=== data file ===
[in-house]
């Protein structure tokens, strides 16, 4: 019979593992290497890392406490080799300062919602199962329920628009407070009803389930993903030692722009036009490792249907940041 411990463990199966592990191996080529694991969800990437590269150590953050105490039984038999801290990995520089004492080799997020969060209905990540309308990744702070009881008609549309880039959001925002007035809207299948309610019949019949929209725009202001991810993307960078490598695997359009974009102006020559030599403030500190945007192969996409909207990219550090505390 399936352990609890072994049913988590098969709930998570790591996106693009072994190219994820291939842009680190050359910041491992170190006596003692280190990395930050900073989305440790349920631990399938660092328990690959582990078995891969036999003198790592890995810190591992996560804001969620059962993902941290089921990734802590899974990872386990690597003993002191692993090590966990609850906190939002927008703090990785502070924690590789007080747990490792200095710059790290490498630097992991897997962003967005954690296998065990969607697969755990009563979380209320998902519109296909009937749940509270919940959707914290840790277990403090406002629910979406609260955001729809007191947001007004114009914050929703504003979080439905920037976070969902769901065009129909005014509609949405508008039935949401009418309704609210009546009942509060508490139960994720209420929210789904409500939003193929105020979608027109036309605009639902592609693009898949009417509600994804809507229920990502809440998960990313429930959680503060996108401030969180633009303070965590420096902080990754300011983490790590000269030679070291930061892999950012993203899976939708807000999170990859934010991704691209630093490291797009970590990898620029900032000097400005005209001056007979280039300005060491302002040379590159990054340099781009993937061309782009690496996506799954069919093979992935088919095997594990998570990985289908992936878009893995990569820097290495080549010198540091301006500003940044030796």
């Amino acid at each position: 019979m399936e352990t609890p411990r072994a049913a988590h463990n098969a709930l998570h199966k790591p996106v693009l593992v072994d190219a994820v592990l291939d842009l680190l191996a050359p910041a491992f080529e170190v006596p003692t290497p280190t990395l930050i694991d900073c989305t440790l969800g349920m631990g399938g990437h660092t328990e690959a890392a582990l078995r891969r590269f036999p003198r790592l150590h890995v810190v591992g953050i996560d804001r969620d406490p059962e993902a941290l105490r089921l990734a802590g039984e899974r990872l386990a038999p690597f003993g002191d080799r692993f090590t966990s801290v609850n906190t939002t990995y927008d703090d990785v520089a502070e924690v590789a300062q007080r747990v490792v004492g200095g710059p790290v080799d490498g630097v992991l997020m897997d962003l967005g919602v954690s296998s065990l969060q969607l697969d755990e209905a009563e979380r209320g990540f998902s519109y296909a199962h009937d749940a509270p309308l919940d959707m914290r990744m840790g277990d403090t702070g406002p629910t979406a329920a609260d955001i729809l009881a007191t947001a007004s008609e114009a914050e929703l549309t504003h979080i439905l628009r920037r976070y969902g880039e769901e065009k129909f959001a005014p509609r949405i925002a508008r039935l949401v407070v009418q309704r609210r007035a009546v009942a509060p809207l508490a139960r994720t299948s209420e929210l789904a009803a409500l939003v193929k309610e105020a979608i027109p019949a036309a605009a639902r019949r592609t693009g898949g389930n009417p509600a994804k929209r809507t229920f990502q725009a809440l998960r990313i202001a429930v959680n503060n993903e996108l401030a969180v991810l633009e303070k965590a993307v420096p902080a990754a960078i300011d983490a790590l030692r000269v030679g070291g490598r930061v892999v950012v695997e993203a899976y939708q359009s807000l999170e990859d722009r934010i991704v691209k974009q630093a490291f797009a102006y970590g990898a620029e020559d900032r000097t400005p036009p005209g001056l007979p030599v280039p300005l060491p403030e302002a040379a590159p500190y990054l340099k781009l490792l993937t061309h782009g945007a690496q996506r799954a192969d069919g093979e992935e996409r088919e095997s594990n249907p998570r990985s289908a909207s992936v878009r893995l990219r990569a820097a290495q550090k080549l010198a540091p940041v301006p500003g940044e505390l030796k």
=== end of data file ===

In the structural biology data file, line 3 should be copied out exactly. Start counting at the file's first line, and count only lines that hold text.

């Amino acid at each position: 019979m399936e352990t609890p411990r072994a049913a988590h463990n098969a709930l998570h199966k790591p996106v693009l593992v072994d190219a994820v592990l291939d842009l680190l191996a050359p910041a491992f080529e170190v006596p003692t290497p280190t990395l930050i694991d900073c989305t440790l969800g349920m631990g399938g990437h660092t328990e690959a890392a582990l078995r891969r590269f036999p003198r790592l150590h890995v810190v591992g953050i996560d804001r969620d406490p059962e993902a941290l105490r089921l990734a802590g039984e899974r990872l386990a038999p690597f003993g002191d080799r692993f090590t966990s801290v609850n906190t939002t990995y927008d703090d990785v520089a502070e924690v590789a300062q007080r747990v490792v004492g200095g710059p790290v080799d490498g630097v992991l997020m897997d962003l967005g919602v954690s296998s065990l969060q969607l697969d755990e209905a009563e979380r209320g990540f998902s519109y296909a199962h009937d749940a509270p309308l919940d959707m914290r990744m840790g277990d403090t702070g406002p629910t979406a329920a609260d955001i729809l009881a007191t947001a007004s008609e114009a914050e929703l549309t504003h979080i439905l628009r920037r976070y969902g880039e769901e065009k129909f959001a005014p509609r949405i925002a508008r039935l949401v407070v009418q309704r609210r007035a009546v009942a509060p809207l508490a139960r994720t299948s209420e929210l789904a009803a409500l939003v193929k309610e105020a979608i027109p019949a036309a605009a639902r019949r592609t693009g898949g389930n009417p509600a994804k929209r809507t229920f990502q725009a809440l998960r990313i202001a429930v959680n503060n993903e996108l401030a969180v991810l633009e303070k965590a993307v420096p902080a990754a960078i300011d983490a790590l030692r000269v030679g070291g490598r930061v892999v950012v695997e993203a899976y939708q359009s807000l999170e990859d722009r934010i991704v691209k974009q630093a490291f797009a102006y970590g990898a620029e020559d900032r000097t400005p036009p005209g001056l007979p030599v280039p300005l060491p403030e302002a040379a590159p500190y990054l340099k781009l490792l993937t061309h782009g945007a690496q996506r799954a192969d069919g093979e992935e996409r088919e095997s594990n249907p998570r990985s289908a909207s992936v878009r893995l990219r990569a820097a290495q550090k080549l010198a540091p940041v301006p500003g940044e505390l030796k």